In our last post, Cassie Mills wrote about the The Importance of play at Workplace. So, it’s obvious that play should have a presence in schools, right? Apparently not! In fact, recess is in danger at schools across the nation. The Center on Education Policy tracks the effects of policy on schools nationwide. According to their 2008 research on No Child Left Behind, 20% of all schools reduce recess time alongside other classes. Worried about budget cuts and ever increasing pressure to pass standardized tests, too many educators have forgotten that playing is essential to development.

In addition to relieving stress, recess allows kids to play freely which helps them hone their social skills, teaches them how to solve problems on their own, and keeps them physically active. According to data gathered by the Official Journal of the American Academy of Pediatrics, kids have lost 12 hours of free play time per week since the 1970s. Kids today just don’t have the time. Between long school days and extracurricular activities, like dance class or soccer practice, kids have less time for unstructured play.

I’m glad my school recognized the importance of recess and outdoor play. But how do other Indy schools match up? Are your kids in danger of losing recess at their schools?





Does Play Belong at Work?

Does Play Belong at Work?      

By Cassie Mills, Spirit & Place Program Assistant

The “Googleplex” of Google’s headquarters in Zurich, Switzerland. Photo Courtesy: yourworkpace.ca

In my research for this year’s Spirit & Place Festival theme, Play, I have come across a surprising amount of books and articles that discuss the benefits of incorporating play into the work setting. There is a growing trend of large companies creating “play spaces” in their offices to benefit their business.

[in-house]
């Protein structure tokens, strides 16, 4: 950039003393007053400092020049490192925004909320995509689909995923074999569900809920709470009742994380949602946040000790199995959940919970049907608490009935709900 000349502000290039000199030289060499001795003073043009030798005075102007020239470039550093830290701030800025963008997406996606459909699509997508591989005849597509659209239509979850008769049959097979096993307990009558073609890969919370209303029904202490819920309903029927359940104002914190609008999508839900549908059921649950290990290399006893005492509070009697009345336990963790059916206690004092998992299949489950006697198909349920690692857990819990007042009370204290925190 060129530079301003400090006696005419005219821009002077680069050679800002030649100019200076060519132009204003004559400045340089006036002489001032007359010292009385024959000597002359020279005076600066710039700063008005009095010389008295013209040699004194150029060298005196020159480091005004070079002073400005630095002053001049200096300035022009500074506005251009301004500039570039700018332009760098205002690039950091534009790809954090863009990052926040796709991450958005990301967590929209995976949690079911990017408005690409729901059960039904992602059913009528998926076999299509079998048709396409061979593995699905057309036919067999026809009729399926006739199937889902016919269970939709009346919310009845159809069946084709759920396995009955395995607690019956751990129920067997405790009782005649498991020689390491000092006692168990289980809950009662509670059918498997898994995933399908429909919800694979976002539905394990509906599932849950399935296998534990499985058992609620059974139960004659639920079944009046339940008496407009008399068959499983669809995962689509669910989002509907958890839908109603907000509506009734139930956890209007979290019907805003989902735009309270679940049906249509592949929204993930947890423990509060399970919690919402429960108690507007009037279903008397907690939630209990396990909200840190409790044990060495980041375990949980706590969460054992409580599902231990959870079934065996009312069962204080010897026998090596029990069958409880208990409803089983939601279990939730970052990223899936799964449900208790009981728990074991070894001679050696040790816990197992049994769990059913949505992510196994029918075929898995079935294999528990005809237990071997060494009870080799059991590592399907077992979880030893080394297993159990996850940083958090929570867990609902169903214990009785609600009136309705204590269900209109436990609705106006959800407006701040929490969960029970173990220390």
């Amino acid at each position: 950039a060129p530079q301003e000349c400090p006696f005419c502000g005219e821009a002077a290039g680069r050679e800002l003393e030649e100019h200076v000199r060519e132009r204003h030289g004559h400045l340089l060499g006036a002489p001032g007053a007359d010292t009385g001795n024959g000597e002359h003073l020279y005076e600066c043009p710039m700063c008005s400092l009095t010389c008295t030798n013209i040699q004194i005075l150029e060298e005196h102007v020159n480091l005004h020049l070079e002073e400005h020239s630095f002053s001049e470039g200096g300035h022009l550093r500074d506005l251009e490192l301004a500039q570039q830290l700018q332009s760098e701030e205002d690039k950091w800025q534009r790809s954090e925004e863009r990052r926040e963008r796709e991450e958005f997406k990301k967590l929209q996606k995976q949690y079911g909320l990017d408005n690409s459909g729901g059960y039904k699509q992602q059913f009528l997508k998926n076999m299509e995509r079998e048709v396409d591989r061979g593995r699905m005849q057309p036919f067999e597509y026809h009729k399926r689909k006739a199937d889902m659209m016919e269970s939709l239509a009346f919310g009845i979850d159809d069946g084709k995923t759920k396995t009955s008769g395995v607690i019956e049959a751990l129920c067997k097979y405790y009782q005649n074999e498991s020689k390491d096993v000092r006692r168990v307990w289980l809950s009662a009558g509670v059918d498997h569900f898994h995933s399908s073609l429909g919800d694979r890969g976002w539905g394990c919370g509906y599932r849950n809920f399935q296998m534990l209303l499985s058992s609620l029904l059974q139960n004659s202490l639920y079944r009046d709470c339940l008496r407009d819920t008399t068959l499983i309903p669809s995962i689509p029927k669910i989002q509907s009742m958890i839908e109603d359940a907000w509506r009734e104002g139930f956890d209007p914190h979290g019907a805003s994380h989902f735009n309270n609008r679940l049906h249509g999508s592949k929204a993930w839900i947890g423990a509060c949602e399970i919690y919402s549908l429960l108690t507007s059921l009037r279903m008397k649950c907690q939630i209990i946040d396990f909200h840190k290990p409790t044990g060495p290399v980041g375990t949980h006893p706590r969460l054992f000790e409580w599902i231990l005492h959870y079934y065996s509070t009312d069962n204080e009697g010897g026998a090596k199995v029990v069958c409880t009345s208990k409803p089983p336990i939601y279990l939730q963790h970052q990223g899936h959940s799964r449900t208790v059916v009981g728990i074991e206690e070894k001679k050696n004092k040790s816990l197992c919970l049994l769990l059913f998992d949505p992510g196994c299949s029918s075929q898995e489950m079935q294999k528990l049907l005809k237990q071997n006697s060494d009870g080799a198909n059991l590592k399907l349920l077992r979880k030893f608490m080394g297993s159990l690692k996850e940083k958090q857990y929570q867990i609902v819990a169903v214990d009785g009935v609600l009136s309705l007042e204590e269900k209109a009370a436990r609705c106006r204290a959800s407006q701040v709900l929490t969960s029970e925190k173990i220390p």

Companies such as Google, Zappo’s, Red Bull, and our very own Eli Lilly and Company are challenging the structure of the traditional work environment. For instance, some companies such as Red Bull and Google have put in huge slides that let their employees have a fun way to arrive at meetings in half the time. These companies have created fun and unique work spaces that include actual play rooms, lounge areas, and fitness centers that allow their employees to relax, move, and interact with each other outside of the board room.

Research has proven that there are many benefits from incorporating play into the workspace. One of the most important advantages is that it boosts employee morale, which in turn helps reduce stress, significantly increases productivity, and enhances creativity. The companies mentioned above have proven that creating playful workspaces can be used as an effective corporate strategy to not only enhance employee productivity, but to also recruit talent. Companies that have a playful work environment report high levels of employee retention, therefore saving them money in employee turn-over.